Because of their antitumor and photochemical activities, among others, much attention has been given to the synthesis of 1,2 diketones and their derivatives for a long time [18–22].

In this context, several synthesis strategies have been designed and developed along with methodologies under catalytic conditions [23–25]. Although notable progress has been attained with precious noble metal catalysts [26], considerable advances have been obtained by using Lewis acids, which have more profitable qualities than noble metals [27,28].

Moreover, these catalysts have proven to be well fitted to other catalytic views, such as low toxicity and significant functional group tolerance. However, to perform the well-optimized reaction sequence, which consists of a Sonogashira-type decarboxylative coupling and oxidation, the application of arylboronic acids or aryl iodides with alkynyl carboxylic acids as raw materials is essential, substantially reducing the eco-friendly feature of these systems [26–28]. There is a less familiar fact that an oxidative pinacol-type coupling should be also sufficient to produce diketones that can be also promoted by Lewis acids [29].

However, maximum efficiency can be achieved by adding organic additives in these cases. Notably, to the best of our knowledge, there are no heterogeneous counterparts of these Lewis acid catalysts that were able to provide such a versatile catalytic behavior as homogeneous ones. All the reported examples to perform efficient synthesis of 1,2- diketones require the precious noble metal palladium [30].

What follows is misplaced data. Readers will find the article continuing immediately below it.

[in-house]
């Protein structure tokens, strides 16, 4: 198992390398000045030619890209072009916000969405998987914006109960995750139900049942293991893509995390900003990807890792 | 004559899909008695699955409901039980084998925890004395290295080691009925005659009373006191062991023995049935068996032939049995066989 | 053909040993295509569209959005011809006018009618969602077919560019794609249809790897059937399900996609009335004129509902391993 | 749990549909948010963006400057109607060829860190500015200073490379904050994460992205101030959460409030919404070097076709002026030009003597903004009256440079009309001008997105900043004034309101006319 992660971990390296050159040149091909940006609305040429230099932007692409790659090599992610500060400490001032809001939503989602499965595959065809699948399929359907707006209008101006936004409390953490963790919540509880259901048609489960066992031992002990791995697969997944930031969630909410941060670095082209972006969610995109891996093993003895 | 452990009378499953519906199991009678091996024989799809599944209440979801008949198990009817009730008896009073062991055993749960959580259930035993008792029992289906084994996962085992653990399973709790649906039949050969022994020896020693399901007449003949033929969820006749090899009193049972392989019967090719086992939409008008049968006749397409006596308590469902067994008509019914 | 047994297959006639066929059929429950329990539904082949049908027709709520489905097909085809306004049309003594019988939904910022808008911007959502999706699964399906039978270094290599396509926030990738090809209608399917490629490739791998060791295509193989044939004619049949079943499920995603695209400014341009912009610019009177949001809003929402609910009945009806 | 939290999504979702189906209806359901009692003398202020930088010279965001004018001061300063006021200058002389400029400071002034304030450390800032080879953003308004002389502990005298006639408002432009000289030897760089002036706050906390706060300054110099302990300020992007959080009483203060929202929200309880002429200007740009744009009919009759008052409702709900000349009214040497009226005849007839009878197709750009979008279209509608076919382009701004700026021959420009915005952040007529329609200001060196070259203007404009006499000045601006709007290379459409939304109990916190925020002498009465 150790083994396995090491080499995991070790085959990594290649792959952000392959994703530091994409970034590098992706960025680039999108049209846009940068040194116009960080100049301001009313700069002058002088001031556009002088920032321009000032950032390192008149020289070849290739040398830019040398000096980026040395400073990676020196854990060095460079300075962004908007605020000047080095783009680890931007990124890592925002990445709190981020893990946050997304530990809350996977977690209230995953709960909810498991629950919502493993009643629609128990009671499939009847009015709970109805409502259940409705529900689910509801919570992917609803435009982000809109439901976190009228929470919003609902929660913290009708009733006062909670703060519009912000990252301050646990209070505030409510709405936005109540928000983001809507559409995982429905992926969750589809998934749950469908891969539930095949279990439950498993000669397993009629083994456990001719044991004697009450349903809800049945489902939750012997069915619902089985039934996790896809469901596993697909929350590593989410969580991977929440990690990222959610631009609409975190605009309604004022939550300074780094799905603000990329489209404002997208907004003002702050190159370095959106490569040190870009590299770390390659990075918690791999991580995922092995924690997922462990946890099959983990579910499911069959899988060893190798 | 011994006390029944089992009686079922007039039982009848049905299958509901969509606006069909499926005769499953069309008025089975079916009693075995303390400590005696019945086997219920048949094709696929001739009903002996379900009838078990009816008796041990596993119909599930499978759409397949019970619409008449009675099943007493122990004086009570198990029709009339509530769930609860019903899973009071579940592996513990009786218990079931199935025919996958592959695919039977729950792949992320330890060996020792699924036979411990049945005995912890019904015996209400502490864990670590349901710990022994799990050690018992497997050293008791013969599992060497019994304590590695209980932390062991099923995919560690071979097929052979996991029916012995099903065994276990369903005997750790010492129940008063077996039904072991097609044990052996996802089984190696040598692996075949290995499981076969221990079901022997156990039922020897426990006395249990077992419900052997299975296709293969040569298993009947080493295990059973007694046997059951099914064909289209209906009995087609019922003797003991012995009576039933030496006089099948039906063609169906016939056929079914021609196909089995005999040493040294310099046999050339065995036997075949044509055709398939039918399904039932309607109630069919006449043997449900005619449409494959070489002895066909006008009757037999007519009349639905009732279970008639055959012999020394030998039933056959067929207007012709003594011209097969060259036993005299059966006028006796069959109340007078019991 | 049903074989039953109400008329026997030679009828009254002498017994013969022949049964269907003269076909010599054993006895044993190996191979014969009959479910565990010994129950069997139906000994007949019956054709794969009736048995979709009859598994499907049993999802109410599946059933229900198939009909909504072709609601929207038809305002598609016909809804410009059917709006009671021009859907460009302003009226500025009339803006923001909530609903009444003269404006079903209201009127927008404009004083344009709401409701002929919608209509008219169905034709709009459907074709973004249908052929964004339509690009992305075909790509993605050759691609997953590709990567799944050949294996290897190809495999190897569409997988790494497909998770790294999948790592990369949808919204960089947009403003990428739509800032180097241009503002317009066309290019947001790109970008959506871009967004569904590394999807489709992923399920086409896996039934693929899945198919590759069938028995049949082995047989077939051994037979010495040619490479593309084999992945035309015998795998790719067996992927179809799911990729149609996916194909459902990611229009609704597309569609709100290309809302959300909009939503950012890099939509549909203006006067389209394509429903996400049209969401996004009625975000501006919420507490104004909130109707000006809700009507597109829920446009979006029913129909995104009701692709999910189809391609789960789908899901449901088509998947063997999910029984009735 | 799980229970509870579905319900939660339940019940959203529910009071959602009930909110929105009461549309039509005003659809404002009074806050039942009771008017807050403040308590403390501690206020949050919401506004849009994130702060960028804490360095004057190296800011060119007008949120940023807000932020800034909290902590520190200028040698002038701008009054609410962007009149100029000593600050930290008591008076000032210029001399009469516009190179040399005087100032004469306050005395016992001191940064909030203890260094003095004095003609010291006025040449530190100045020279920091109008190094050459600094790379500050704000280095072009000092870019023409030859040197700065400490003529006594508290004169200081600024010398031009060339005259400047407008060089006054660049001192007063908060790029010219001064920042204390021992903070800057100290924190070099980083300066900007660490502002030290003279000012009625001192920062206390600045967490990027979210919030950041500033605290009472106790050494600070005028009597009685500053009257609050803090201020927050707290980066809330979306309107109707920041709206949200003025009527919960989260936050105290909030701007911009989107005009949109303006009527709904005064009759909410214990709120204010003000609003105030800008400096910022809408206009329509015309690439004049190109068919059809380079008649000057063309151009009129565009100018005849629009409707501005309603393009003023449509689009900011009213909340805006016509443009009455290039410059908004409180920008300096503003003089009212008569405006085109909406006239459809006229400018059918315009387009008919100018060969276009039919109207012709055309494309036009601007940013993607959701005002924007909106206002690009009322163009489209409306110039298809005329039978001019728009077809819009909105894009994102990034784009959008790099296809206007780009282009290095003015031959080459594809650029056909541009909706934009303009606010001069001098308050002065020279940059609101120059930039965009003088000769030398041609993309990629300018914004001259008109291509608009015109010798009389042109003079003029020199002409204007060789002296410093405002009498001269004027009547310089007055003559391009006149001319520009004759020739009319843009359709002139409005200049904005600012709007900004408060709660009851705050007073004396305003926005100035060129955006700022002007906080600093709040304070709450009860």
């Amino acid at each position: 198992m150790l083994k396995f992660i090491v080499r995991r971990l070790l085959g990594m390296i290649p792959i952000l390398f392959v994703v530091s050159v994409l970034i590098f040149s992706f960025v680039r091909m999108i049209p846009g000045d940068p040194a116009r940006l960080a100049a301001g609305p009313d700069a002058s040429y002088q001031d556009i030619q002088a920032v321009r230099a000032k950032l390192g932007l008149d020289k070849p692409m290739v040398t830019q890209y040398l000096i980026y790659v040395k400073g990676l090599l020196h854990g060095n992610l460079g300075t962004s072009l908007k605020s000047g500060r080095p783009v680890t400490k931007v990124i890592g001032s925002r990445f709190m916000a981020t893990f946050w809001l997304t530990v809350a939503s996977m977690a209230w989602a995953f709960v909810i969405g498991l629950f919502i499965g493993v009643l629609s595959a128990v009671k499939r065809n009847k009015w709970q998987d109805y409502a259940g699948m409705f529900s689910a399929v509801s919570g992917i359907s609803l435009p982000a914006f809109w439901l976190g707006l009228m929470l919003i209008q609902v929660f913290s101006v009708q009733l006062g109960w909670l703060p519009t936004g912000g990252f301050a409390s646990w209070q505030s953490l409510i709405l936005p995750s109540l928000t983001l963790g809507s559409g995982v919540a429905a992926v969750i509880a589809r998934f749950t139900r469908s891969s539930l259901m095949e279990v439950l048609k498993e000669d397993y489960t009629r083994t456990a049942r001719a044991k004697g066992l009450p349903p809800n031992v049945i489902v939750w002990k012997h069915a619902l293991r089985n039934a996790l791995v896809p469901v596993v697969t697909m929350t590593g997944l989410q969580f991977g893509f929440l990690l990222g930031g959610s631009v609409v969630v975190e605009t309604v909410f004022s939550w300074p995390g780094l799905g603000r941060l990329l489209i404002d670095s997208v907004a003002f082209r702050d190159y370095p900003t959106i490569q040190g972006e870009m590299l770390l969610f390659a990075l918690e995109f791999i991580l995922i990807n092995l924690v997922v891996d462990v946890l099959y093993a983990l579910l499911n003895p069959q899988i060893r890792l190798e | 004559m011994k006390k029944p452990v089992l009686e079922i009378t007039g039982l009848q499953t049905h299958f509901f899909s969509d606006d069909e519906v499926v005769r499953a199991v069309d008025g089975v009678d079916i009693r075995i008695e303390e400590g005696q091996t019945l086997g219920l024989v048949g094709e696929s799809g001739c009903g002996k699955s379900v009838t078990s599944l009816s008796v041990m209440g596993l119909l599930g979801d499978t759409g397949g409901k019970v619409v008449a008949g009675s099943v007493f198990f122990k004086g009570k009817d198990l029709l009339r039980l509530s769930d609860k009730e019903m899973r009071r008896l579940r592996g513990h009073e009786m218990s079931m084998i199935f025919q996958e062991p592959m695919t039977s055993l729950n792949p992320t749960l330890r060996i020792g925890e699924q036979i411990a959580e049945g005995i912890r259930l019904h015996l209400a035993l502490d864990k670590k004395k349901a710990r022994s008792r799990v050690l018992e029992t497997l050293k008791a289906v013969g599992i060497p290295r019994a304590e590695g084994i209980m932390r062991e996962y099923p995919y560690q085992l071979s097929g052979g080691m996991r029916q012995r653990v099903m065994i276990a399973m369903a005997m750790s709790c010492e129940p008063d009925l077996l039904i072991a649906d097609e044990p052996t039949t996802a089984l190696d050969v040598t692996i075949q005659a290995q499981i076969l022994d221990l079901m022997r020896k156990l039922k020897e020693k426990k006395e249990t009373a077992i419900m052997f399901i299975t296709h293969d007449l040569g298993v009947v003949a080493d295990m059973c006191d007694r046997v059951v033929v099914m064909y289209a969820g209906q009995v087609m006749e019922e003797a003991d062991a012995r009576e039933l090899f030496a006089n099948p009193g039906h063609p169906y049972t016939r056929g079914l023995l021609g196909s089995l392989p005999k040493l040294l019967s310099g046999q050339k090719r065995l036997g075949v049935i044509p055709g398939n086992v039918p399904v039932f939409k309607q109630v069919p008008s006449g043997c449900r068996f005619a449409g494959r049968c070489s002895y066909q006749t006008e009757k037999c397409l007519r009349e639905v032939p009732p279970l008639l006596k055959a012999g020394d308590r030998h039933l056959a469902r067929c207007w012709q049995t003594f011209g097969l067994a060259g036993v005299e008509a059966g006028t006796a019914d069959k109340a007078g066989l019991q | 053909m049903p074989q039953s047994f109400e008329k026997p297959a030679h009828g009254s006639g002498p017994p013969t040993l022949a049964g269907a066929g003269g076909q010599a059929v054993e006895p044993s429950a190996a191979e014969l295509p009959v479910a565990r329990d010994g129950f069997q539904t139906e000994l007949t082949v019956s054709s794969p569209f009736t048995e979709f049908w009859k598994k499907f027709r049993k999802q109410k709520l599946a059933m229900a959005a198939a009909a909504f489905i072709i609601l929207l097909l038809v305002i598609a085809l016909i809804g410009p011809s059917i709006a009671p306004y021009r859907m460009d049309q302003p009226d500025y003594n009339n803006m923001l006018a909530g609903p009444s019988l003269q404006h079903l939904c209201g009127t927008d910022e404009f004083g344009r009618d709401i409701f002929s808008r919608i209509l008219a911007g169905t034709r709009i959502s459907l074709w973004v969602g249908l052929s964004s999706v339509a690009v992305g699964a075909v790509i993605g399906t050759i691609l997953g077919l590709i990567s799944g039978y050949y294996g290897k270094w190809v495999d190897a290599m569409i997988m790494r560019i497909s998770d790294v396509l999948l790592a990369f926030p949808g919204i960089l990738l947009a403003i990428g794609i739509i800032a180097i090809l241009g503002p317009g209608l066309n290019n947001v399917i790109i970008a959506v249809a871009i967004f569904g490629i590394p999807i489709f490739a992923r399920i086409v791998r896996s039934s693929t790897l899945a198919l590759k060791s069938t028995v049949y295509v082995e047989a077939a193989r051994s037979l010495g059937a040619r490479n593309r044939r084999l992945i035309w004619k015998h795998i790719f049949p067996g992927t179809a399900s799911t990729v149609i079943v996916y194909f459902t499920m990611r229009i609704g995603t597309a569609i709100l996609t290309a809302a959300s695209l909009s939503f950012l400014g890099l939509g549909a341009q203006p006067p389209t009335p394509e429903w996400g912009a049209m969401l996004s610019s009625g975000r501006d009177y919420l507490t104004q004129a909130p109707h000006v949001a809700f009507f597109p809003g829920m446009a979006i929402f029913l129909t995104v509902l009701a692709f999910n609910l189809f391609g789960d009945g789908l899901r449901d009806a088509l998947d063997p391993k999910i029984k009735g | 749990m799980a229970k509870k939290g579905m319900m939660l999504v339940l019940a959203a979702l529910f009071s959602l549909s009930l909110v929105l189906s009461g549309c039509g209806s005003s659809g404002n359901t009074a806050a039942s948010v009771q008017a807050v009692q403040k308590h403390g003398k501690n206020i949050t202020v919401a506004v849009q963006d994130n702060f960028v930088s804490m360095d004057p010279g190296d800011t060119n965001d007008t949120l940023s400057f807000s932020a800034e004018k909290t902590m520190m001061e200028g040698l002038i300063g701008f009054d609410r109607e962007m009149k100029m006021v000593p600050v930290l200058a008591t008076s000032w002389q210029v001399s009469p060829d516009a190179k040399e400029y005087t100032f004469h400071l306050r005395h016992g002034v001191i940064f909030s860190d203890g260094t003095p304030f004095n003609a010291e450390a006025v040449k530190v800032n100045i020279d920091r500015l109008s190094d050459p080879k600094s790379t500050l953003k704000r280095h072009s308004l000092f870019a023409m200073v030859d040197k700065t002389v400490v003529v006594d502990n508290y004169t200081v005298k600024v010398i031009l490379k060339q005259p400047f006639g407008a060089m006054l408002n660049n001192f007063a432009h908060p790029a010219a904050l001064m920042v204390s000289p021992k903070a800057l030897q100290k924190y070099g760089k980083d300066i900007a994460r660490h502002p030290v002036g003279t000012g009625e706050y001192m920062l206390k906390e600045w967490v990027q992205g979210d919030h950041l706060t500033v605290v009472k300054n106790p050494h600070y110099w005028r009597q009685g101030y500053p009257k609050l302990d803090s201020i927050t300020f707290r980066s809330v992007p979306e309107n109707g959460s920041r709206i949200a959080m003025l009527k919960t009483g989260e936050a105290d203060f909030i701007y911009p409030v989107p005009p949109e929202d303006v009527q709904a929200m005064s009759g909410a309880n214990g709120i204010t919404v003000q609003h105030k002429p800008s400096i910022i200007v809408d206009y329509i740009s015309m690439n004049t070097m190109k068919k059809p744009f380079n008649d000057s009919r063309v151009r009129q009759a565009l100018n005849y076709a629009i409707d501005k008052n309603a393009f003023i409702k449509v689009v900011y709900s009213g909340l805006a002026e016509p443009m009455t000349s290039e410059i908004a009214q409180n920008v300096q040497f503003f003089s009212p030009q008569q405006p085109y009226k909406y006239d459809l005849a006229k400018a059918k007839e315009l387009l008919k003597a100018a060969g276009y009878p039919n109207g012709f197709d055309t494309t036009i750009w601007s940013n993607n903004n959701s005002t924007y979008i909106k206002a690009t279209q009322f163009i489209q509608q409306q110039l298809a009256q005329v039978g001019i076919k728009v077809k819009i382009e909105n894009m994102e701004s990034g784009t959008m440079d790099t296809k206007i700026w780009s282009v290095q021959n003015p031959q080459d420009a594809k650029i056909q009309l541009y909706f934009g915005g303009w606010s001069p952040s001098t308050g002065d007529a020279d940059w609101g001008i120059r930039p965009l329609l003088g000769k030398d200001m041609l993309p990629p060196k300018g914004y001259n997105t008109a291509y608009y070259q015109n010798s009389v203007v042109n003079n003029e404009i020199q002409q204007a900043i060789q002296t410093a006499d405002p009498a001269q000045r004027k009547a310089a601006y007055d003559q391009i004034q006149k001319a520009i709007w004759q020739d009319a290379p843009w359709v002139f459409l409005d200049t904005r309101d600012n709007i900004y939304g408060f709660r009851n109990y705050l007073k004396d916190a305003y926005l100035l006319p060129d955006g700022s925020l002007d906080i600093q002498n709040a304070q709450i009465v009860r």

The above trends have motivated research to explore the (Lewis) catalytic ability of HEOs to promote organic transformations in the liquid phase. To present their capacity, the liquid phase synthesis of 1,2-diketones from aldehydes was chosen as a test reaction.

Notable advances of our approach, including (I) unusual recyclable Lewis-acid-catalyzed reaction, (II) an effective 1,2-diketone yield with sufficient scope, and (III) mild reaction conditions were to be enabled by the application of HEOs as the actual catalysts. Further- more, a clear relationship between the catalytic activity and the Lewis acidity of HEOs was able to be identified.

In this research study, we synthesized and characterized four single-phase ceria–

zirconia rare-earth high-entropy oxides in the cubic phase, as shown in Table1. The in- volved cations were selected because of their similar ionic radii, similar oxidation state, and the same coordination number. It has been previously reported that the method of doping ceria with rare-earth cations has been widely used to improve the activity, selectivity, and thermal stability of ceria catalysts and to increase oxygen vacancy concentrations [31–33].

Table 1.Synthesized HEOs with their corresponding chemical formulae.

Compound Chemical Formula

CZLEY Ce0.2Zr0.2La0.2Eu0.2Y0.2O2

CZLPY Ce0.2Zr0.2La0.2Pr0.2Y0.2O2 CZEYG Ce0.2Zr0.2Eu0.2Y0.2Gd0.2O2 CZLPG Ce0.2Zr0.2La0.2Pr0.2Gd0.2O2

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2. Results and Discussion